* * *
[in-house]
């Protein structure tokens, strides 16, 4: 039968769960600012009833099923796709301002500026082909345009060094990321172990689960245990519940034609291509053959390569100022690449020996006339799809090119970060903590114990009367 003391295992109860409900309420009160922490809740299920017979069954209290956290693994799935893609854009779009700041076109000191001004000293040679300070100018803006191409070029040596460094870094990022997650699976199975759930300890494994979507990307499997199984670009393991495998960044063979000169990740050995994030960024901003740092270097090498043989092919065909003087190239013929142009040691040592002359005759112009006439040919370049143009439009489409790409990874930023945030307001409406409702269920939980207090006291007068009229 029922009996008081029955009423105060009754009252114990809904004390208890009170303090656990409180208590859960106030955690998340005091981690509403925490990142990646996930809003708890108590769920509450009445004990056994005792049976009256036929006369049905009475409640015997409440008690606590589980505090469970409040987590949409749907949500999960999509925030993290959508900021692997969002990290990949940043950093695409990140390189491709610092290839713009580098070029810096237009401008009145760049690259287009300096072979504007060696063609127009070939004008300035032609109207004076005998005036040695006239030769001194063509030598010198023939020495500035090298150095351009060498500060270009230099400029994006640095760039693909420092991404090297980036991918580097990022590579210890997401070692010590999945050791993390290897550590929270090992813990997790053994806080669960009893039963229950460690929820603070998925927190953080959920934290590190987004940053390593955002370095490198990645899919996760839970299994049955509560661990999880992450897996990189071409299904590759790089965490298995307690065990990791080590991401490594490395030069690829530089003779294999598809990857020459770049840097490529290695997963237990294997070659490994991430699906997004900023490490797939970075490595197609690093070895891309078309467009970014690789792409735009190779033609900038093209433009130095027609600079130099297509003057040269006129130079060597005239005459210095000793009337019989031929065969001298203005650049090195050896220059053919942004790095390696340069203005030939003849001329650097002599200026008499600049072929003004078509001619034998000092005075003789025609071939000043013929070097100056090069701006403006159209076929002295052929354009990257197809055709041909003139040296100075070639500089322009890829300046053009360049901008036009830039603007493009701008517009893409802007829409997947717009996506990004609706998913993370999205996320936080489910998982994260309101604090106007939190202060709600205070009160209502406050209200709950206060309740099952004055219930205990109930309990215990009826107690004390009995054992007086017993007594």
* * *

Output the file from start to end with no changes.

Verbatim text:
[in-house]
């Protein structure tokens, strides 16, 4: 039968769960600012009833099923796709301002500026082909345009060094990321172990689960245990519940034609291509053959390569100022690449020996006339799809090119970060903590114990009367 003391295992109860409900309420009160922490809740299920017979069954209290956290693994799935893609854009779009700041076109000191001004000293040679300070100018803006191409070029040596460094870094990022997650699976199975759930300890494994979507990307499997199984670009393991495998960044063979000169990740050995994030960024901003740092270097090498043989092919065909003087190239013929142009040691040592002359005759112009006439040919370049143009439009489409790409990874930023945030307001409406409702269920939980207090006291007068009229 029922009996008081029955009423105060009754009252114990809904004390208890009170303090656990409180208590859960106030955690998340005091981690509403925490990142990646996930809003708890108590769920509450009445004990056994005792049976009256036929006369049905009475409640015997409440008690606590589980505090469970409040987590949409749907949500999960999509925030993290959508900021692997969002990290990949940043950093695409990140390189491709610092290839713009580098070029810096237009401008009145760049690259287009300096072979504007060696063609127009070939004008300035032609109207004076005998005036040695006239030769001194063509030598010198023939020495500035090298150095351009060498500060270009230099400029994006640095760039693909420092991404090297980036991918580097990022590579210890997401070692010590999945050791993390290897550590929270090992813990997790053994806080669960009893039963229950460690929820603070998925927190953080959920934290590190987004940053390593955002370095490198990645899919996760839970299994049955509560661990999880992450897996990189071409299904590759790089965490298995307690065990990791080590991401490594490395030069690829530089003779294999598809990857020459770049840097490529290695997963237990294997070659490994991430699906997004900023490490797939970075490595197609690093070895891309078309467009970014690789792409735009190779033609900038093209433009130095027609600079130099297509003057040269006129130079060597005239005459210095000793009337019989031929065969001298203005650049090195050896220059053919942004790095390696340069203005030939003849001329650097002599200026008499600049072929003004078509001619034998000092005075003789025609071939000043013929070097100056090069701006403006159209076929002295052929354009990257197809055709041909003139040296100075070639500089322009890829300046053009360049901008036009830039603007493009701008517009893409802007829409997947717009996506990004609706998913993370999205996320936080489910998982994260309101604090106007939190202060709600205070009160209502406050209200709950206060309740099952004055219930205990109930309990215990009826107690004390009995054992007086017993007594």